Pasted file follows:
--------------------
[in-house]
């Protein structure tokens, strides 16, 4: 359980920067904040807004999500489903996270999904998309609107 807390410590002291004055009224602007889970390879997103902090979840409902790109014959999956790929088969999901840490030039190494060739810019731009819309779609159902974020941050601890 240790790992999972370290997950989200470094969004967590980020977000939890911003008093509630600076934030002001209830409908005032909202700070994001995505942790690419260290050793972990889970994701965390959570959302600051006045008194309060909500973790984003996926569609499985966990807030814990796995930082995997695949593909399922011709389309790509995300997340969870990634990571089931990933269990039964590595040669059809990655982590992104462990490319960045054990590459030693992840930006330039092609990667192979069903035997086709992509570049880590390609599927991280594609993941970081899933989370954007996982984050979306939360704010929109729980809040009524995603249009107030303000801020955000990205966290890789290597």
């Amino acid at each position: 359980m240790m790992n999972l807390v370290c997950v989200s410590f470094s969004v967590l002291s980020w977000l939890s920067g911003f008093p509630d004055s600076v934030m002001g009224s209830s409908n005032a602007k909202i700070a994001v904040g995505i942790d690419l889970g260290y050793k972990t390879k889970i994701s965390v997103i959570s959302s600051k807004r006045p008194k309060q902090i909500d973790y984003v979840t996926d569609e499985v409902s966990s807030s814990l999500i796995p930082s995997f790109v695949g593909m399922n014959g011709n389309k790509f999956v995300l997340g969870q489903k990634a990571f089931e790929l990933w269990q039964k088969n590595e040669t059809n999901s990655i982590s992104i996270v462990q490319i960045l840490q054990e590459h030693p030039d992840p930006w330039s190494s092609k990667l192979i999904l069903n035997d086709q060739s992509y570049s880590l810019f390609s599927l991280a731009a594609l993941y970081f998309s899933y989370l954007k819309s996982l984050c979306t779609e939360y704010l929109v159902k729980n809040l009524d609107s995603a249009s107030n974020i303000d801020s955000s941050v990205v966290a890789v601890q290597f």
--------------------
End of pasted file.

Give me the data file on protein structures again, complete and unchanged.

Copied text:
[in-house]
């Protein structure tokens, strides 16, 4: 359980920067904040807004999500489903996270999904998309609107 807390410590002291004055009224602007889970390879997103902090979840409902790109014959999956790929088969999901840490030039190494060739810019731009819309779609159902974020941050601890 240790790992999972370290997950989200470094969004967590980020977000939890911003008093509630600076934030002001209830409908005032909202700070994001995505942790690419260290050793972990889970994701965390959570959302600051006045008194309060909500973790984003996926569609499985966990807030814990796995930082995997695949593909399922011709389309790509995300997340969870990634990571089931990933269990039964590595040669059809990655982590992104462990490319960045054990590459030693992840930006330039092609990667192979069903035997086709992509570049880590390609599927991280594609993941970081899933989370954007996982984050979306939360704010929109729980809040009524995603249009107030303000801020955000990205966290890789290597």
């Amino acid at each position: 359980m240790m790992n999972l807390v370290c997950v989200s410590f470094s969004v967590l002291s980020w977000l939890s920067g911003f008093p509630d004055s600076v934030m002001g009224s209830s409908n005032a602007k909202i700070a994001v904040g995505i942790d690419l889970g260290y050793k972990t390879k889970i994701s965390v997103i959570s959302s600051k807004r006045p008194k309060q902090i909500d973790y984003v979840t996926d569609e499985v409902s966990s807030s814990l999500i796995p930082s995997f790109v695949g593909m399922n014959g011709n389309k790509f999956v995300l997340g969870q489903k990634a990571f089931e790929l990933w269990q039964k088969n590595e040669t059809n999901s990655i982590s992104i996270v462990q490319i960045l840490q054990e590459h030693p030039d992840p930006w330039s190494s092609k990667l192979i999904l069903n035997d086709q060739s992509y570049s880590l810019f390609s599927l991280a731009a594609l993941y970081f998309s899933y989370l954007k819309s996982l984050c979306t779609e939360y704010l929109v159902k729980n809040l009524d609107s995603a249009s107030n974020i303000d801020s955000s941050v990205v966290a890789v601890q290597f």